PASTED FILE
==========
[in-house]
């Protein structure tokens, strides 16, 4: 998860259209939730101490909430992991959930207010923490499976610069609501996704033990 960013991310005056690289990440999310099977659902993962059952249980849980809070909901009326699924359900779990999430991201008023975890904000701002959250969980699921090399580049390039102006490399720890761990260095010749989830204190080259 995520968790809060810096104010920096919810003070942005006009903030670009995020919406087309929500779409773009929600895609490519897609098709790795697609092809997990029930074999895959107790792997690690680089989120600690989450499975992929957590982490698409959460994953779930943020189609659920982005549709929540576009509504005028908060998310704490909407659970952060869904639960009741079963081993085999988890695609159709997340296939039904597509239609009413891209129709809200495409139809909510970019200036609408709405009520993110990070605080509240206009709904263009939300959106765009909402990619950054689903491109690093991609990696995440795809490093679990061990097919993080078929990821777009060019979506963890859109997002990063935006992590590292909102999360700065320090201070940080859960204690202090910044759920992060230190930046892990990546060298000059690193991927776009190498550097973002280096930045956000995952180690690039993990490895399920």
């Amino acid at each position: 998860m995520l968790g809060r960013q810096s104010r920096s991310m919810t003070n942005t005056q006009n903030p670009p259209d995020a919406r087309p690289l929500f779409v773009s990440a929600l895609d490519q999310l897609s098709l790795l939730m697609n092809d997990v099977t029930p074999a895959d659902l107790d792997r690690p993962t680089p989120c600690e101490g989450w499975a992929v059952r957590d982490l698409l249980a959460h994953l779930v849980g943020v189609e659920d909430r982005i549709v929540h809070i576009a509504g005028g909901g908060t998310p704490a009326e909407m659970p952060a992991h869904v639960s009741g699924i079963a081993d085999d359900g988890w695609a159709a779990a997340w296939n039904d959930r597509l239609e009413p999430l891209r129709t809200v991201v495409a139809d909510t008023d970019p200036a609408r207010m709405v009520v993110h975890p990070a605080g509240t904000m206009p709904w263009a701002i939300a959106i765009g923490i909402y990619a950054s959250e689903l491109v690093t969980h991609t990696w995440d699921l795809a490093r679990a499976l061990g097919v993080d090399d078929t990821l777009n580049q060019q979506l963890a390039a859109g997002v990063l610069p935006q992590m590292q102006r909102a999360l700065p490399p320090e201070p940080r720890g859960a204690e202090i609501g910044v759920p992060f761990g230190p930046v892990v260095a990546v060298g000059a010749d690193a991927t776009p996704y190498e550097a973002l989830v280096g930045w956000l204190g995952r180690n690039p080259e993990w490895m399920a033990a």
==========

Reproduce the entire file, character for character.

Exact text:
[in-house]
């Protein structure tokens, strides 16, 4: 998860259209939730101490909430992991959930207010923490499976610069609501996704033990 960013991310005056690289990440999310099977659902993962059952249980849980809070909901009326699924359900779990999430991201008023975890904000701002959250969980699921090399580049390039102006490399720890761990260095010749989830204190080259 995520968790809060810096104010920096919810003070942005006009903030670009995020919406087309929500779409773009929600895609490519897609098709790795697609092809997990029930074999895959107790792997690690680089989120600690989450499975992929957590982490698409959460994953779930943020189609659920982005549709929540576009509504005028908060998310704490909407659970952060869904639960009741079963081993085999988890695609159709997340296939039904597509239609009413891209129709809200495409139809909510970019200036609408709405009520993110990070605080509240206009709904263009939300959106765009909402990619950054689903491109690093991609990696995440795809490093679990061990097919993080078929990821777009060019979506963890859109997002990063935006992590590292909102999360700065320090201070940080859960204690202090910044759920992060230190930046892990990546060298000059690193991927776009190498550097973002280096930045956000995952180690690039993990490895399920």
């Amino acid at each position: 998860m995520l968790g809060r960013q810096s104010r920096s991310m919810t003070n942005t005056q006009n903030p670009p259209d995020a919406r087309p690289l929500f779409v773009s990440a929600l895609d490519q999310l897609s098709l790795l939730m697609n092809d997990v099977t029930p074999a895959d659902l107790d792997r690690p993962t680089p989120c600690e101490g989450w499975a992929v059952r957590d982490l698409l249980a959460h994953l779930v849980g943020v189609e659920d909430r982005i549709v929540h809070i576009a509504g005028g909901g908060t998310p704490a009326e909407m659970p952060a992991h869904v639960s009741g699924i079963a081993d085999d359900g988890w695609a159709a779990a997340w296939n039904d959930r597509l239609e009413p999430l891209r129709t809200v991201v495409a139809d909510t008023d970019p200036a609408r207010m709405v009520v993110h975890p990070a605080g509240t904000m206009p709904w263009a701002i939300a959106i765009g923490i909402y990619a950054s959250e689903l491109v690093t969980h991609t990696w995440d699921l795809a490093r679990a499976l061990g097919v993080d090399d078929t990821l777009n580049q060019q979506l963890a390039a859109g997002v990063l610069p935006q992590m590292q102006r909102a999360l700065p490399p320090e201070p940080r720890g859960a204690e202090i609501g910044v759920p992060f761990g230190p930046v892990v260095a990546v060298g000059a010749d690193a991927t776009p996704y190498e550097a973002l989830v280096g930045w956000l204190g995952r180690n690039p080259e993990w490895m399920a033990a």